This is the final of ten posts that develop some of the ideas I mentioned in my presentation at TMClevedon
This still sounds wrong somehow, doesn’t it – surely we should be encouraging success in our schools, not failure?
Well, yes…. But, if we praise success above all else we can help develop a climate where people are too afraid to even try. Then we get ourselves into all kinds of problems.
As the work of Carol Dweck on others has shown, a growth mindset is one of the most powerful things we can encourage in our students. And we can’t encourage it if we’re not willing to engage with it ourselves. (Have a look at this video if you want a quick but high quality explanation of the difference between growth and fixed mindsets)
I’ve never been overly concerned about making a bit of a prat of myself (as anyone who’s witnessed my dancing in our infamous leavers videos can testify), but if you wanted me to put my finger on a point at which I really started to change my teaching, it was the point at which I stopped trying to be the font of all knowledge and openly accepted that I didn’t know everything.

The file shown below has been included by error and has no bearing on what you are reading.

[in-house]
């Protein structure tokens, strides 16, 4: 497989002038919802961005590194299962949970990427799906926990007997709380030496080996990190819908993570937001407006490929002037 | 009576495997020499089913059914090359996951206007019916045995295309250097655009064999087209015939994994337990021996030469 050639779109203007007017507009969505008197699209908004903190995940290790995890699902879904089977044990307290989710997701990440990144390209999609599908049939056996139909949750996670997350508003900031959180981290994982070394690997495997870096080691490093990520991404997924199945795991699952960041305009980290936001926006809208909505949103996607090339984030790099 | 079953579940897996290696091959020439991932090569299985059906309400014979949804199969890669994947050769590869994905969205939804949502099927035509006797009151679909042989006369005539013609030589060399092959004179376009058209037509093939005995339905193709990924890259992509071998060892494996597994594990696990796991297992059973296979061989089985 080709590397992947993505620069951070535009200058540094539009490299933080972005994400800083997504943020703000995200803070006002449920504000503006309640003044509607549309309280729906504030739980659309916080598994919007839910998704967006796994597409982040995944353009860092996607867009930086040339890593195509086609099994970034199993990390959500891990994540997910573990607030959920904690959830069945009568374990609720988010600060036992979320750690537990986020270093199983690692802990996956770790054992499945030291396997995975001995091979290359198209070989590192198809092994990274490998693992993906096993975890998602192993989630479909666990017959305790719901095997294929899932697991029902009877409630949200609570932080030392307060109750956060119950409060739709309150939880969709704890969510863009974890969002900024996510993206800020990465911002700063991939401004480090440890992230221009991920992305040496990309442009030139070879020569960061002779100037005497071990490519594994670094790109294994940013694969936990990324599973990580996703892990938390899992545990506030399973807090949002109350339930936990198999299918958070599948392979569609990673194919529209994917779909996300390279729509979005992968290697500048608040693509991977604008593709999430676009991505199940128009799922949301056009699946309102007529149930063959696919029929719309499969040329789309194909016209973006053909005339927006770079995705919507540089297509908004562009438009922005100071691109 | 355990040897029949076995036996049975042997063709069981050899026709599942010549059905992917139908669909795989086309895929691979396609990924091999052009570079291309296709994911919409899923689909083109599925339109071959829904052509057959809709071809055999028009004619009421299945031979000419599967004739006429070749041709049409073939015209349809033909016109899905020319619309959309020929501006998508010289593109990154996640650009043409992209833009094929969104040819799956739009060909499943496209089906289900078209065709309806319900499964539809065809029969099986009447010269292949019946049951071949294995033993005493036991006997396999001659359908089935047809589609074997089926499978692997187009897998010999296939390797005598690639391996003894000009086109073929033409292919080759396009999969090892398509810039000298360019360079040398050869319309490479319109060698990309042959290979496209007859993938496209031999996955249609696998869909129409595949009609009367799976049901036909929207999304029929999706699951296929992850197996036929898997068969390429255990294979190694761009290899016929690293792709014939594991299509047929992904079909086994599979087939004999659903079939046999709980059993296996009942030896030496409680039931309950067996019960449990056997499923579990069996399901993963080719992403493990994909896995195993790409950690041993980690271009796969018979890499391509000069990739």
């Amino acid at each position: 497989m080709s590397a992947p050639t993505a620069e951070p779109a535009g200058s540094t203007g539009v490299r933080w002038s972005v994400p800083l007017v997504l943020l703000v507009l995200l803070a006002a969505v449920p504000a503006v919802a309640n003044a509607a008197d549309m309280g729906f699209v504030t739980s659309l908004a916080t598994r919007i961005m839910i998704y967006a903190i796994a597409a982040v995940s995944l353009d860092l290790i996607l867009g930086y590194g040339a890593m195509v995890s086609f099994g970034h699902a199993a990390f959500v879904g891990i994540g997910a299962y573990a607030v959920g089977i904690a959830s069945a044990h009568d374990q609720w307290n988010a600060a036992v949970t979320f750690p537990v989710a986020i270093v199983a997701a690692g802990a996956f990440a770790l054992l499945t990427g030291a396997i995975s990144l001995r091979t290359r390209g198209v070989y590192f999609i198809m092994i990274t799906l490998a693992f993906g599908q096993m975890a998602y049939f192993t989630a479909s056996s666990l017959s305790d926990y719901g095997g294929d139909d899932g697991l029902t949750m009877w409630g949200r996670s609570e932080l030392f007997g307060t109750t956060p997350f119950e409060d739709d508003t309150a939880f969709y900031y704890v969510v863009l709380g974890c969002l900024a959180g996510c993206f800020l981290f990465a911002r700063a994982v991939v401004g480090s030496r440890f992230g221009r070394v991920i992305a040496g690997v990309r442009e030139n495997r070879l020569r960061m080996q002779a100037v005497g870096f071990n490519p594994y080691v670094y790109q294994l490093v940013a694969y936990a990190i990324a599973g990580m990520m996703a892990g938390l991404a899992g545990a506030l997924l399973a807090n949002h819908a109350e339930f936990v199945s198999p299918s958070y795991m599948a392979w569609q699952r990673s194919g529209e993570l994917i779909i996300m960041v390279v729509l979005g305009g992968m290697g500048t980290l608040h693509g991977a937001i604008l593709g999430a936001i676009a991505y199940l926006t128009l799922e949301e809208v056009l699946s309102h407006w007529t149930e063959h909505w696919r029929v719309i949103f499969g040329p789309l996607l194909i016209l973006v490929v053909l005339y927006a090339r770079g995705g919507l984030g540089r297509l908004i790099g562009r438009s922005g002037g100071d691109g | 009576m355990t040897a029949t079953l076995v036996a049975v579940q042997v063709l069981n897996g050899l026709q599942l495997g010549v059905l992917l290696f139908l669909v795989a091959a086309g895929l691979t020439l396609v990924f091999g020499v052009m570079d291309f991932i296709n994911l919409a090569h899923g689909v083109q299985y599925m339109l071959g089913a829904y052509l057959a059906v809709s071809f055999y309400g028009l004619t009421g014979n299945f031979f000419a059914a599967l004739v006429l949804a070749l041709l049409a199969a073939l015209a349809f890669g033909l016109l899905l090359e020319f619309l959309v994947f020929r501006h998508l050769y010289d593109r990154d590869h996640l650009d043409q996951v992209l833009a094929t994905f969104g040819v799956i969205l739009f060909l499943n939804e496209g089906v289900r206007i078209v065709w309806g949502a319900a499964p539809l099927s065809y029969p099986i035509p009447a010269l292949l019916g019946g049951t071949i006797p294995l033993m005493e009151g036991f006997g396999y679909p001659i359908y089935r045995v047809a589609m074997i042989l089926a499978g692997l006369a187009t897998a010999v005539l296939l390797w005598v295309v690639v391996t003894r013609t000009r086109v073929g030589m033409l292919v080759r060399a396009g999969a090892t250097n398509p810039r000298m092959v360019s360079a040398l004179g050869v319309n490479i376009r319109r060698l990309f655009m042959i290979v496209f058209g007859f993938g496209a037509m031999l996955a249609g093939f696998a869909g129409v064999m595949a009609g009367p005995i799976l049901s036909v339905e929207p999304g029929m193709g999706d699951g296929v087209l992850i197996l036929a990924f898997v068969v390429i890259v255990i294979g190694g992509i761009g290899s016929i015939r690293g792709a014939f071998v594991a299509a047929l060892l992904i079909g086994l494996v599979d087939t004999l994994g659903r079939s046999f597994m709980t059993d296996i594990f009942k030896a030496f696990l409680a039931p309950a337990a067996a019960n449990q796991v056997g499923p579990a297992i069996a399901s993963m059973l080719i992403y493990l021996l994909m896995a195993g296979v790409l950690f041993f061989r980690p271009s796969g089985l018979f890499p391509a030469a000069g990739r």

We started trying things together, my classes and me. Projects that we only had a vague idea about where they were going to end up. Blank revision wikis that could easily have stayed that way. And by learning alongside the students in the room ( that includes learning when things didn’t go according to plan – and talking about them, not sweeping them under the carpet) that, I suspect, is where the good stuff is.